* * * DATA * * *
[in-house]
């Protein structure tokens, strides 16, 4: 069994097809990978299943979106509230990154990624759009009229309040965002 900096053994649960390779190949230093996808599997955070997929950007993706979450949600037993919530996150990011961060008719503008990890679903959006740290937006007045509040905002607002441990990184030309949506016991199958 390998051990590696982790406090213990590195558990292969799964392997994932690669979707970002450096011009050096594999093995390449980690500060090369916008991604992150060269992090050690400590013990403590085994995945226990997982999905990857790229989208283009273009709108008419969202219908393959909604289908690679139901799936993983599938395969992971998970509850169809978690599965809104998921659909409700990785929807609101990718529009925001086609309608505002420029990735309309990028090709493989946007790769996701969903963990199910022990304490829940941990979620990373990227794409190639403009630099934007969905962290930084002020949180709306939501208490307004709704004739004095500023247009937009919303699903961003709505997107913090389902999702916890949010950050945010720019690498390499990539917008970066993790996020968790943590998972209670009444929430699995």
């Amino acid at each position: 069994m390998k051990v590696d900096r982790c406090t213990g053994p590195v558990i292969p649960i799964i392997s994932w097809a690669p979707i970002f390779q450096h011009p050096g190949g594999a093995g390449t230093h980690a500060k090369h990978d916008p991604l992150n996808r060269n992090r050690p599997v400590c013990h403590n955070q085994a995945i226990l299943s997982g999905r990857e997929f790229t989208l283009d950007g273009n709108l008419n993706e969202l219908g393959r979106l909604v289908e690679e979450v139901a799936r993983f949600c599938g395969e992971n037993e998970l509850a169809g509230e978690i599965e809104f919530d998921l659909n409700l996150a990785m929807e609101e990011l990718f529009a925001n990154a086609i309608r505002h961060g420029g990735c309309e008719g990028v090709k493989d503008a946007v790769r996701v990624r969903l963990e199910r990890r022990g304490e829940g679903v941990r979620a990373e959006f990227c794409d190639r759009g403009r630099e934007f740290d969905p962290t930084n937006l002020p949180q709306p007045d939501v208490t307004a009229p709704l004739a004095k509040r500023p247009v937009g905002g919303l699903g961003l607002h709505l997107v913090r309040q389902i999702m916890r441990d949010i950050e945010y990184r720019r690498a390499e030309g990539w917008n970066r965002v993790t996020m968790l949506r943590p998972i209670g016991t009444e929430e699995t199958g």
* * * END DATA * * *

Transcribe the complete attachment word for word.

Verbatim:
[in-house]
């Protein structure tokens, strides 16, 4: 069994097809990978299943979106509230990154990624759009009229309040965002 900096053994649960390779190949230093996808599997955070997929950007993706979450949600037993919530996150990011961060008719503008990890679903959006740290937006007045509040905002607002441990990184030309949506016991199958 390998051990590696982790406090213990590195558990292969799964392997994932690669979707970002450096011009050096594999093995390449980690500060090369916008991604992150060269992090050690400590013990403590085994995945226990997982999905990857790229989208283009273009709108008419969202219908393959909604289908690679139901799936993983599938395969992971998970509850169809978690599965809104998921659909409700990785929807609101990718529009925001086609309608505002420029990735309309990028090709493989946007790769996701969903963990199910022990304490829940941990979620990373990227794409190639403009630099934007969905962290930084002020949180709306939501208490307004709704004739004095500023247009937009919303699903961003709505997107913090389902999702916890949010950050945010720019690498390499990539917008970066993790996020968790943590998972209670009444929430699995």
């Amino acid at each position: 069994m390998k051990v590696d900096r982790c406090t213990g053994p590195v558990i292969p649960i799964i392997s994932w097809a690669p979707i970002f390779q450096h011009p050096g190949g594999a093995g390449t230093h980690a500060k090369h990978d916008p991604l992150n996808r060269n992090r050690p599997v400590c013990h403590n955070q085994a995945i226990l299943s997982g999905r990857e997929f790229t989208l283009d950007g273009n709108l008419n993706e969202l219908g393959r979106l909604v289908e690679e979450v139901a799936r993983f949600c599938g395969e992971n037993e998970l509850a169809g509230e978690i599965e809104f919530d998921l659909n409700l996150a990785m929807e609101e990011l990718f529009a925001n990154a086609i309608r505002h961060g420029g990735c309309e008719g990028v090709k493989d503008a946007v790769r996701v990624r969903l963990e199910r990890r022990g304490e829940g679903v941990r979620a990373e959006f990227c794409d190639r759009g403009r630099e934007f740290d969905p962290t930084n937006l002020p949180q709306p007045d939501v208490t307004a009229p709704l004739a004095k509040r500023p247009v937009g905002g919303l699903g961003l607002h709505l997107v913090r309040q389902i999702m916890r441990d949010i950050e945010y990184r720019r690498a390499e030309g990539w917008n970066r965002v993790t996020m968790l949506r943590p998972i209670g016991t009444e929430e699995t199958g």